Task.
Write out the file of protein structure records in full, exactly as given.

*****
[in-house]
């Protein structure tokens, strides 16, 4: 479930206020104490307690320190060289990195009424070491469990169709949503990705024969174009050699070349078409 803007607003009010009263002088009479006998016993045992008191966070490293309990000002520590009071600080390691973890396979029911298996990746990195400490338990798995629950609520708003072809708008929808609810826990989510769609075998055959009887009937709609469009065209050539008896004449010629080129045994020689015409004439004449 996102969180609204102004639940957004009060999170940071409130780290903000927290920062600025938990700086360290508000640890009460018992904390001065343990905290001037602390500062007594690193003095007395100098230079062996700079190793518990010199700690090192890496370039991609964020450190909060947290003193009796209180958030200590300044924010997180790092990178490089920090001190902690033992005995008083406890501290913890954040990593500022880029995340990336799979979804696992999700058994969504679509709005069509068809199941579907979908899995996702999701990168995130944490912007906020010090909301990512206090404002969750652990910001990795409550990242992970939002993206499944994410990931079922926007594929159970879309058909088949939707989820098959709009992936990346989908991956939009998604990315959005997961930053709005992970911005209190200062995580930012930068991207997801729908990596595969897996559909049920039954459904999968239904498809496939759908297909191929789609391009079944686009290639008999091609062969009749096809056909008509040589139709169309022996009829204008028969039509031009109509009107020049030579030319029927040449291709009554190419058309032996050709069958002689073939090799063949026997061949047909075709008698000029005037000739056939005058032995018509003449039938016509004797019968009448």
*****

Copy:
[in-house]
């Protein structure tokens, strides 16, 4: 479930206020104490307690320190060289990195009424070491469990169709949503990705024969174009050699070349078409 803007607003009010009263002088009479006998016993045992008191966070490293309990000002520590009071600080390691973890396979029911298996990746990195400490338990798995629950609520708003072809708008929808609810826990989510769609075998055959009887009937709609469009065209050539008896004449010629080129045994020689015409004439004449 996102969180609204102004639940957004009060999170940071409130780290903000927290920062600025938990700086360290508000640890009460018992904390001065343990905290001037602390500062007594690193003095007395100098230079062996700079190793518990010199700690090192890496370039991609964020450190909060947290003193009796209180958030200590300044924010997180790092990178490089920090001190902690033992005995008083406890501290913890954040990593500022880029995340990336799979979804696992999700058994969504679509709005069509068809199941579907979908899995996702999701990168995130944490912007906020010090909301990512206090404002969750652990910001990795409550990242992970939002993206499944994410990931079922926007594929159970879309058909088949939707989820098959709009992936990346989908991956939009998604990315959005997961930053709005992970911005209190200062995580930012930068991207997801729908990596595969897996559909049920039954459904999968239904498809496939759908297909191929789609391009079944686009290639008999091609062969009749096809056909008509040589139709169309022996009829204008028969039509031009109509009107020049030579030319029927040449291709009554190419058309032996050709069958002689073939090799063949026997061949047909075709008698000029005037000739056939005058032995018509003449039938016509004797019968009448």